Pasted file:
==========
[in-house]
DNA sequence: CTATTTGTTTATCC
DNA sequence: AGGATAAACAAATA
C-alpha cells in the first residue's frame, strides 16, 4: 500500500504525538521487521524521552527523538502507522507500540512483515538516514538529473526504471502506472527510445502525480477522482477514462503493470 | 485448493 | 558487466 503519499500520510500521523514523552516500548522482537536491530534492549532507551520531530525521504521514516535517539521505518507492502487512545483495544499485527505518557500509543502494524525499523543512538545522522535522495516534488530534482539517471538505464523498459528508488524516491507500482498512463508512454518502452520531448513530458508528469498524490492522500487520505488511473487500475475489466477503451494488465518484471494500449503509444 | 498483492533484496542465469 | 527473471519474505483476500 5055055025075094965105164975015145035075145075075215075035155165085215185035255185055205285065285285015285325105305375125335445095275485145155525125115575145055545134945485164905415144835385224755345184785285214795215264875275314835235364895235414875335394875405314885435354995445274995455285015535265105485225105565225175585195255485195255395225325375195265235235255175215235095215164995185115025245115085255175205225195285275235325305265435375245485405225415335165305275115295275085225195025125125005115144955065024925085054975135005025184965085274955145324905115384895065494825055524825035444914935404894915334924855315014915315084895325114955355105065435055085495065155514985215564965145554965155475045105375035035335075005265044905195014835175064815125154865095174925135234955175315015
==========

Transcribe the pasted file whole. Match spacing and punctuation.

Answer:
[in-house]
DNA sequence: CTATTTGTTTATCC
DNA sequence: AGGATAAACAAATA
C-alpha cells in the first residue's frame, strides 16, 4: 500500500504525538521487521524521552527523538502507522507500540512483515538516514538529473526504471502506472527510445502525480477522482477514462503493470 | 485448493 | 558487466 503519499500520510500521523514523552516500548522482537536491530534492549532507551520531530525521504521514516535517539521505518507492502487512545483495544499485527505518557500509543502494524525499523543512538545522522535522495516534488530534482539517471538505464523498459528508488524516491507500482498512463508512454518502452520531448513530458508528469498524490492522500487520505488511473487500475475489466477503451494488465518484471494500449503509444 | 498483492533484496542465469 | 527473471519474505483476500 5055055025075094965105164975015145035075145075075215075035155165085215185035255185055205285065285285015285325105305375125335445095275485145155525125115575145055545134945485164905415144835385224755345184785285214795215264875275314835235364895235414875335394875405314885435354995445274995455285015535265105485225105565225175585195255485195255395225325375195265235235255175215235095215164995185115025245115085255175205225195285275235325305265435375245485405225415335165305275115295275085225195025125125005115144955065024925085054975135005025184965085274955145324905115384895065494825055524825035444914935404894915334924855315014915315084895325114955355105065435055085495065155514985215564965145554965155475045105375035035335075005265044905195014835175064815125154865095174925135234955175315015